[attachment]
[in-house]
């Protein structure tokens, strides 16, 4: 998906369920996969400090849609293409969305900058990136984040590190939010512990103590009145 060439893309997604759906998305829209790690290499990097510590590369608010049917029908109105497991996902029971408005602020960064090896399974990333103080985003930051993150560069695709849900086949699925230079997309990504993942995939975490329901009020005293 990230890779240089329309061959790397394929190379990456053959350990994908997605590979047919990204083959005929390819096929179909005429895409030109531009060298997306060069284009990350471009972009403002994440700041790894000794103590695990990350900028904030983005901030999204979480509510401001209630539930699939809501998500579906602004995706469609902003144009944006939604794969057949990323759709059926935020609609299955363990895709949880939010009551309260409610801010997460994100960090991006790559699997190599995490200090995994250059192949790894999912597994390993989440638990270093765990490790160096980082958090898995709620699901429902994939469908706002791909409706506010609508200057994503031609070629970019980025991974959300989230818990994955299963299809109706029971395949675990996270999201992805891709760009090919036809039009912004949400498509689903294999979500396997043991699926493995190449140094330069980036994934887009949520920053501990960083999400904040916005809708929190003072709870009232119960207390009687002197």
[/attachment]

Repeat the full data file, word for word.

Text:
[in-house]
């Protein structure tokens, strides 16, 4: 998906369920996969400090849609293409969305900058990136984040590190939010512990103590009145 060439893309997604759906998305829209790690290499990097510590590369608010049917029908109105497991996902029971408005602020960064090896399974990333103080985003930051993150560069695709849900086949699925230079997309990504993942995939975490329901009020005293 990230890779240089329309061959790397394929190379990456053959350990994908997605590979047919990204083959005929390819096929179909005429895409030109531009060298997306060069284009990350471009972009403002994440700041790894000794103590695990990350900028904030983005901030999204979480509510401001209630539930699939809501998500579906602004995706469609902003144009944006939604794969057949990323759709059926935020609609299955363990895709949880939010009551309260409610801010997460994100960090991006790559699997190599995490200090995994250059192949790894999912597994390993989440638990270093765990490790160096980082958090898995709620699901429902994939469908706002791909409706506010609508200057994503031609070629970019980025991974959300989230818990994955299963299809109706029971395949675990996270999201992805891709760009090919036809039009912004949400498509689903294999979500396997043991699926493995190449140094330069980036994934887009949520920053501990960083999400904040916005809708929190003072709870009232119960207390009687002197």